April 9, 2014

Jonathan Tobin: Why Did Kerry Lie About Israeli Blame?

Samuel G. Freedman: A resolution 70 years later for a father's unsettling legacy of ashes from Dachau

Jessica Ivins: A resolution 70 years later for a father's unsettling legacy of ashes from Dachau

Kim Giles: Asking for help is not weakness

Kathy Kristof and Barbara Hoch Marcus: 7 Great Growth Israeli Stocks

Matthew Mientka: How Beans, Peas, And Chickpeas Cleanse Bad Cholesterol and Lowers Risk of Heart Disease

Sabrina Bachai: 5 At-Home Treatments For Headaches

The Kosher Gourmet by Daniel Neman Have yourself a matzo ball: The secrets bubby never told you and recipes she could have never imagined

April 8, 2014

Lori Nawyn: At Your Wit's End and Back: Finding Peace

Susan B. Garland and Rachel L. Sheedy: Strategies Married Couples Can Use to Boost Benefits

David Muhlbaum: Smart Tax Deductions Non-Itemizers Can Claim

Jill Weisenberger, M.S., R.D.N., C.D.E : Before You Lose Your Mental Edge

Dana Dovey: Coffee Drinkers Rejoice! Your Cup Of Joe Can Prevent Death From Liver Disease

Chris Weller: Electric 'Thinking Cap' Puts Your Brain Power Into High Gear

The Kosher Gourmet by Marlene Parrish A gift of hazelnuts keeps giving --- for a variety of nutty recipes: Entree, side, soup, dessert

April 4, 2014

Rabbi David Gutterman: The Word for Nothing Means Everything

Charles Krauthammer: Kerry's folly, Chapter 3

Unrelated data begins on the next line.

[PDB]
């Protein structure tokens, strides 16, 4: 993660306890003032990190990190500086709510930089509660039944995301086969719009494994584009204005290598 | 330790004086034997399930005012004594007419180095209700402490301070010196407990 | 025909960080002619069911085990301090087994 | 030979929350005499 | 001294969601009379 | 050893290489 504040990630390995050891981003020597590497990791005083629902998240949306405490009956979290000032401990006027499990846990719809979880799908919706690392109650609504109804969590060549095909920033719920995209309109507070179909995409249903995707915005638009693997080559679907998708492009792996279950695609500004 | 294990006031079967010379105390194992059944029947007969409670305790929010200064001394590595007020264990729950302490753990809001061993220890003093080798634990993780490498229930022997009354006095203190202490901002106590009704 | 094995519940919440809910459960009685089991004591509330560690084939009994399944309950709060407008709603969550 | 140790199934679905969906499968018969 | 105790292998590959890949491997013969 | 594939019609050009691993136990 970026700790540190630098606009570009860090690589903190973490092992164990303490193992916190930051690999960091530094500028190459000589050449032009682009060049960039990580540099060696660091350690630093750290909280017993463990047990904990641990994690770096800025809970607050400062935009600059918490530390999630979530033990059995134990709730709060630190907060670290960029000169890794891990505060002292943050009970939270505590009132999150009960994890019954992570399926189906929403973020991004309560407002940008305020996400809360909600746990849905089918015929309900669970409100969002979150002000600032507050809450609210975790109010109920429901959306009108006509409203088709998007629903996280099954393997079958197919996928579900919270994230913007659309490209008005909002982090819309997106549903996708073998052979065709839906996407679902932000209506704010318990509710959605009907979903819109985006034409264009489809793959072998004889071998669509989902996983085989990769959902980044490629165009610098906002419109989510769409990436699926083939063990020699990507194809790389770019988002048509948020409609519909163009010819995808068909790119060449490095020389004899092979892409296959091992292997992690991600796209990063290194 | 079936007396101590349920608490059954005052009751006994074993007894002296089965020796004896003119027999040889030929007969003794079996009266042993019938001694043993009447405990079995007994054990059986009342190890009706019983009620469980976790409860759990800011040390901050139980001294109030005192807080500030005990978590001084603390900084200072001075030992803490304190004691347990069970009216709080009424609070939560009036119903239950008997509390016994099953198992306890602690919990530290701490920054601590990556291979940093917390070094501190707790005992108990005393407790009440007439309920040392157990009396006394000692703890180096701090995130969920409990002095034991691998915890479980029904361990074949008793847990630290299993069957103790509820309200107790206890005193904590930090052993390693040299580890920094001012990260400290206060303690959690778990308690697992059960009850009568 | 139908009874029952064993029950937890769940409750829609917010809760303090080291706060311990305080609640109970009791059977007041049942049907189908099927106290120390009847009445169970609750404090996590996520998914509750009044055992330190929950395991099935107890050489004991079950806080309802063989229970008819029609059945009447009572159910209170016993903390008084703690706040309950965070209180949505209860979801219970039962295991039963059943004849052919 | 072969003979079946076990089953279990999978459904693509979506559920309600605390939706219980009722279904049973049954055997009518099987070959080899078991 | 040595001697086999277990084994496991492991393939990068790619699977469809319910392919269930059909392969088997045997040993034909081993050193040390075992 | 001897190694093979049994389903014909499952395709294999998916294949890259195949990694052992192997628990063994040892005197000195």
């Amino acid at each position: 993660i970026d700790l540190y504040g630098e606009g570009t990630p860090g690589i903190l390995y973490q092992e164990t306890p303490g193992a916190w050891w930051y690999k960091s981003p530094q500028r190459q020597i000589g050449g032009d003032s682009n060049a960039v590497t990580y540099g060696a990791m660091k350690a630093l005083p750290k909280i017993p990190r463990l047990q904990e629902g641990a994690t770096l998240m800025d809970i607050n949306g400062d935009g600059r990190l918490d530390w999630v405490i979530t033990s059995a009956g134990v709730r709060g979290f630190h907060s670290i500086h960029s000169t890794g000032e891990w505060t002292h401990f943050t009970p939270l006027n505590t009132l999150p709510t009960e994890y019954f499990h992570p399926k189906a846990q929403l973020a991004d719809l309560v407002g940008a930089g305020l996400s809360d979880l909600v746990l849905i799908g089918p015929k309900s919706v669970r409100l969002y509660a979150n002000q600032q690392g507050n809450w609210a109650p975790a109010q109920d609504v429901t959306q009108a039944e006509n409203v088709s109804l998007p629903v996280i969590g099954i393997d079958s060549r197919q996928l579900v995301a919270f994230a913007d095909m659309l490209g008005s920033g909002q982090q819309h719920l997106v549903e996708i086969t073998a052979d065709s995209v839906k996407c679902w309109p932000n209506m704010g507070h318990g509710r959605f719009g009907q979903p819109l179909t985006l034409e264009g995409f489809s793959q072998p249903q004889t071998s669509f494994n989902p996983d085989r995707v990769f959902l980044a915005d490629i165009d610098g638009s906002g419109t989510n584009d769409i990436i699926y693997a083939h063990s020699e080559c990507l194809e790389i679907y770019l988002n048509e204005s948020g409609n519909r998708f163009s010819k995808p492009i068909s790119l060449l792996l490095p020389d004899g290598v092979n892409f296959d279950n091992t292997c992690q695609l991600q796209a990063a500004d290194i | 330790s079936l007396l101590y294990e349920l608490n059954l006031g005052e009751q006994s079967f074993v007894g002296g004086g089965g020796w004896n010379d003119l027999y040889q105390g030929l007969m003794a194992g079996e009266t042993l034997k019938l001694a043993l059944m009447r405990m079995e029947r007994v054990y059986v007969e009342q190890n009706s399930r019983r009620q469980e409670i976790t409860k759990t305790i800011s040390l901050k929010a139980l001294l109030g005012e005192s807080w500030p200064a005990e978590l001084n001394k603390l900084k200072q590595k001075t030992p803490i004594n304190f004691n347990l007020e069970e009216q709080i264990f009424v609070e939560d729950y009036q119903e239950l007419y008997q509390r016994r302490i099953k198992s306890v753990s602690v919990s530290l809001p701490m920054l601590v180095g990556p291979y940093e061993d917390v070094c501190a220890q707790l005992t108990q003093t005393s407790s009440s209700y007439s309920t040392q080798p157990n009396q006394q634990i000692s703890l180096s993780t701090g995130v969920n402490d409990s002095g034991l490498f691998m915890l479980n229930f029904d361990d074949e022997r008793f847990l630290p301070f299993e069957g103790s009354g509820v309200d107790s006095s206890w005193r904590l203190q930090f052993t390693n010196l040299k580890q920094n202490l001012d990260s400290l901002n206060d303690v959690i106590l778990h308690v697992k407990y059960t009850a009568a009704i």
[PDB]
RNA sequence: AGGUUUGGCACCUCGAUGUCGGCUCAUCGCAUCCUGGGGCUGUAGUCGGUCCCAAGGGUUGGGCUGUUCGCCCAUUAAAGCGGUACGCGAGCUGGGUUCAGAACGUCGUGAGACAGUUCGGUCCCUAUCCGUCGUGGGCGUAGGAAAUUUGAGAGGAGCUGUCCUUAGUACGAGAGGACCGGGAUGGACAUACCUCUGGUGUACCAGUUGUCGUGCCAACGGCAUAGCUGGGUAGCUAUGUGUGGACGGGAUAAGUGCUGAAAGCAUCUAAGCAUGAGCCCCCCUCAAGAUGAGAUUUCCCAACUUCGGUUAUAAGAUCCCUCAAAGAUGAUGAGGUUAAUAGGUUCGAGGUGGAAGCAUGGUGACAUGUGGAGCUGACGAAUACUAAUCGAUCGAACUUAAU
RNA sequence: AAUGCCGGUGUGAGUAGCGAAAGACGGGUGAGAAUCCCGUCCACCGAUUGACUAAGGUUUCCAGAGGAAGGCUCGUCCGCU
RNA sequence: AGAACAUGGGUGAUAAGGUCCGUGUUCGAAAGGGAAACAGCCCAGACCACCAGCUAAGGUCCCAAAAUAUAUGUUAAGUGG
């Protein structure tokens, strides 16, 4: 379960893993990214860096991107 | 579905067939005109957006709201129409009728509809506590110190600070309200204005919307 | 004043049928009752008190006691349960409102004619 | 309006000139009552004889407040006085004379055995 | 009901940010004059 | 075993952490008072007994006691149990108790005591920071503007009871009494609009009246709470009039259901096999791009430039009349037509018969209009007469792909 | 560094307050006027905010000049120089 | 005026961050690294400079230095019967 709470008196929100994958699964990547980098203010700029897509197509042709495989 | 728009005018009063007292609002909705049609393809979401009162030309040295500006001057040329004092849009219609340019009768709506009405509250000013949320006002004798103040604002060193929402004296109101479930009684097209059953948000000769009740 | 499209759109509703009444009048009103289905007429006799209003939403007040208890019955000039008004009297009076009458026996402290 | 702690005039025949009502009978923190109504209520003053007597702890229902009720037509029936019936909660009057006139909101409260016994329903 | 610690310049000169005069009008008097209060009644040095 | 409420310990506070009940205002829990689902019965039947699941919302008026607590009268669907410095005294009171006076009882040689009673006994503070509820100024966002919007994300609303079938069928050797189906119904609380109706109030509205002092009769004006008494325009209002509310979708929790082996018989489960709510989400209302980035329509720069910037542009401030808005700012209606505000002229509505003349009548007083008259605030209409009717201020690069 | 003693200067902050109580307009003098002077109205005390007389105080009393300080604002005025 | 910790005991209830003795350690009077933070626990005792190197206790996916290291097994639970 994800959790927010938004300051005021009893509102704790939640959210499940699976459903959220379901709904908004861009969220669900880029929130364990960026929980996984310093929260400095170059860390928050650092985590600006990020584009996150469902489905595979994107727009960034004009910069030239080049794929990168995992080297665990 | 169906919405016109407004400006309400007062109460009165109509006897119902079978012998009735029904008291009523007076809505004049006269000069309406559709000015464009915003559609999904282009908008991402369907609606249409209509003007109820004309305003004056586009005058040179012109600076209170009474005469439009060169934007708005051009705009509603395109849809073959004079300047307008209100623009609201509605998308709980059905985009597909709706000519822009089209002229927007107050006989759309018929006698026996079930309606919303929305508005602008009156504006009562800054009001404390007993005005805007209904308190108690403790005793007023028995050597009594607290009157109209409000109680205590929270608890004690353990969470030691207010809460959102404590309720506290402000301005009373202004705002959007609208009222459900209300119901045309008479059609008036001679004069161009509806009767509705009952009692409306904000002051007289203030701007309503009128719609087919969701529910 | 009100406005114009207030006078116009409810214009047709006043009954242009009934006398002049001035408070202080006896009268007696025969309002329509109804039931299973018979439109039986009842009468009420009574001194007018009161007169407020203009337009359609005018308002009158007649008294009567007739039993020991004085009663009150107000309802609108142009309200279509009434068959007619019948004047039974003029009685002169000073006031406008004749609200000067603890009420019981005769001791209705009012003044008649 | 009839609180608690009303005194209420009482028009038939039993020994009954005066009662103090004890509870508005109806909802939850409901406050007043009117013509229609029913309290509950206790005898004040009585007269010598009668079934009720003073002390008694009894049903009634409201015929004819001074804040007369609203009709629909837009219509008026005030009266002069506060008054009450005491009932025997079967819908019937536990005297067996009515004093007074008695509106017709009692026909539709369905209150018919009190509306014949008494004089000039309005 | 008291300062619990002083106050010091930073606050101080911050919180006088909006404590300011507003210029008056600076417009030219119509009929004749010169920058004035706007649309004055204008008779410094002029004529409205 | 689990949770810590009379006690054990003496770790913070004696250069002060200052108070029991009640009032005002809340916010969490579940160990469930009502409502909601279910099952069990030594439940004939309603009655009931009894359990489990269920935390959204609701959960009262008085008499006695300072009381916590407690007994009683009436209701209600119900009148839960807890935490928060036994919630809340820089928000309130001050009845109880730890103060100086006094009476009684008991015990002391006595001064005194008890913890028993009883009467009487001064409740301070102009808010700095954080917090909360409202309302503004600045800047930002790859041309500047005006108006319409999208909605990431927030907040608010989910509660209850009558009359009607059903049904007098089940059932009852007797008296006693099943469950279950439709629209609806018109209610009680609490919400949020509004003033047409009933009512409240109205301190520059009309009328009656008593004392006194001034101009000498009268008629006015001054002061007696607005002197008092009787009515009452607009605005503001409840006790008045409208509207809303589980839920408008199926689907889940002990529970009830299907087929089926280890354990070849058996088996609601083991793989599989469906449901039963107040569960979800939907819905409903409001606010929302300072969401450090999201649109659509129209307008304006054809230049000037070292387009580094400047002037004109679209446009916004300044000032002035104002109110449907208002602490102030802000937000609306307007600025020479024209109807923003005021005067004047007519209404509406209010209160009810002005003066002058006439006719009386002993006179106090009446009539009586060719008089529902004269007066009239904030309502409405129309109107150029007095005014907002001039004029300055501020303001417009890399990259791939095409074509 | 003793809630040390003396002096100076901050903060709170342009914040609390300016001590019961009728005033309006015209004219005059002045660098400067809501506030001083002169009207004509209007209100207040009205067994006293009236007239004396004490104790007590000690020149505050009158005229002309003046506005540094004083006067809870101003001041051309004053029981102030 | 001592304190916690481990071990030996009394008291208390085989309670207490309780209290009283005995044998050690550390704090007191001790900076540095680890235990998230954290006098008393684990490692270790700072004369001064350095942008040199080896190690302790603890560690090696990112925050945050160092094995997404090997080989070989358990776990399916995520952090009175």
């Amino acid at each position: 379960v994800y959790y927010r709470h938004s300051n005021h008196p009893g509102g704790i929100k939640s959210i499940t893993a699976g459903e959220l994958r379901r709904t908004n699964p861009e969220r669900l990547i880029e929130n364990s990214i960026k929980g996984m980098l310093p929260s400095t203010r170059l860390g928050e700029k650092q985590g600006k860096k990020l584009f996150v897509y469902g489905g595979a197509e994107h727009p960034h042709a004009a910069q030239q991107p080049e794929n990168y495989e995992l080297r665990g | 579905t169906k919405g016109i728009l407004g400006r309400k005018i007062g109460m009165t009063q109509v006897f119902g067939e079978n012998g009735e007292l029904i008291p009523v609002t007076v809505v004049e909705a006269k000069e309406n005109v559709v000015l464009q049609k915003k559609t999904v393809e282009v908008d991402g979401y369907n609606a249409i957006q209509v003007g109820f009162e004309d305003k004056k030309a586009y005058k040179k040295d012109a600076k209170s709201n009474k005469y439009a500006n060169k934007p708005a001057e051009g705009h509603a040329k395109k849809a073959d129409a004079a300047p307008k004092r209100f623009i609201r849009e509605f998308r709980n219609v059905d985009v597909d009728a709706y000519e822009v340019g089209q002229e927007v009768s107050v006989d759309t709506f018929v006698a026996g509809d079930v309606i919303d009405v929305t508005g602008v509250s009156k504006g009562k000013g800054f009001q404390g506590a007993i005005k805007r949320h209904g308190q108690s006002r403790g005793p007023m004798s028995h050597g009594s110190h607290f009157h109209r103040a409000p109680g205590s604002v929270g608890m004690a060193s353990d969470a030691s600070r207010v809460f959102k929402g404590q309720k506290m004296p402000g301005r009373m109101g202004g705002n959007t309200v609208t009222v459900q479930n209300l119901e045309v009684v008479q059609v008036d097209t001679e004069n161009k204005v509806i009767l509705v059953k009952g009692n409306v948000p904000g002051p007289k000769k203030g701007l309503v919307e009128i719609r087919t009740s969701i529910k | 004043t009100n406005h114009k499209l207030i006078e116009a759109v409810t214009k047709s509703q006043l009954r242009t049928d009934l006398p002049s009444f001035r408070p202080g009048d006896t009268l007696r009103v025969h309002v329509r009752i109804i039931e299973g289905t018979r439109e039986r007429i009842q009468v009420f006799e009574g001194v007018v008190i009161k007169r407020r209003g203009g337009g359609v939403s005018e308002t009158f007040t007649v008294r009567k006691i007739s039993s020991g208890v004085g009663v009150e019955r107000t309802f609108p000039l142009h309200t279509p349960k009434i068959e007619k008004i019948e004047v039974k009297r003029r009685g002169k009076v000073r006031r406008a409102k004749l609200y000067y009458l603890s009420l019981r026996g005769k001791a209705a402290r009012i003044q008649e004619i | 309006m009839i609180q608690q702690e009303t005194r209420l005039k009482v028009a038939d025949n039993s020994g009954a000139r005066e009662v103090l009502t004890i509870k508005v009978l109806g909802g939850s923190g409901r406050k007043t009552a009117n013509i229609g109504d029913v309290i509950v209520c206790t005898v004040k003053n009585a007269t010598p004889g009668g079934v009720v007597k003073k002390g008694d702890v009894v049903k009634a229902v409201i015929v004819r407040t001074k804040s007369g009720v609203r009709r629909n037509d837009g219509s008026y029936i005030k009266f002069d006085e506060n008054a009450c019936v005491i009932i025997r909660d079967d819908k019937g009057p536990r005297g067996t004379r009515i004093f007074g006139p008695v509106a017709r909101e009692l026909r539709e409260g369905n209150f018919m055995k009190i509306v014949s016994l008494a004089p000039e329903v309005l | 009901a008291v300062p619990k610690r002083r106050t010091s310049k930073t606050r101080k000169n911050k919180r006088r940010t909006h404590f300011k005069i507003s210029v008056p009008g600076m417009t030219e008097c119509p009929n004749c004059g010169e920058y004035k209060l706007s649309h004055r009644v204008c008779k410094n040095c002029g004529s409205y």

Amy Peterson: A life of love: How to build lasting relationships with your children

John Ericson: Older Women: Save Your Heart, Prevent Stroke Don't Drink Diet

John Ericson: Why 50 million Americans will still have spring allergies after taking meds

Cameron Huddleston: Best and Worst Buys of April 2014

Stacy Rapacon: Great Mutual Funds for Young Investors

Sarah Boesveld: Teacher keeps promise to mail thousands of former students letters written by their past selves

The Kosher Gourmet by Sharon Thompson Anyone can make a salad, you say. But can they make a great salad? (SECRETS, TESTED TECHNIQUES + 4 RECIPES, INCLUDING DRESSINGS)

April 2, 2014

Paul Greenberg: Death and joy in the spring

Dan Barry: Should South Carolina Jews be forced to maintain this chimney built by Germans serving the Nazis?

Mayra Bitsko: Save me! An alien took over my child's personality

Frank Clayton: Get happy: 20 scientifically proven happiness activities

Susan Scutti: It's Genetic! Obesity and the 'Carb Breakdown' Gene

Lecia Bushak: Why Hand Sanitizer May Actually Harm Your Health

Stacy Rapacon: Great Funds You Can Own for $500 or Less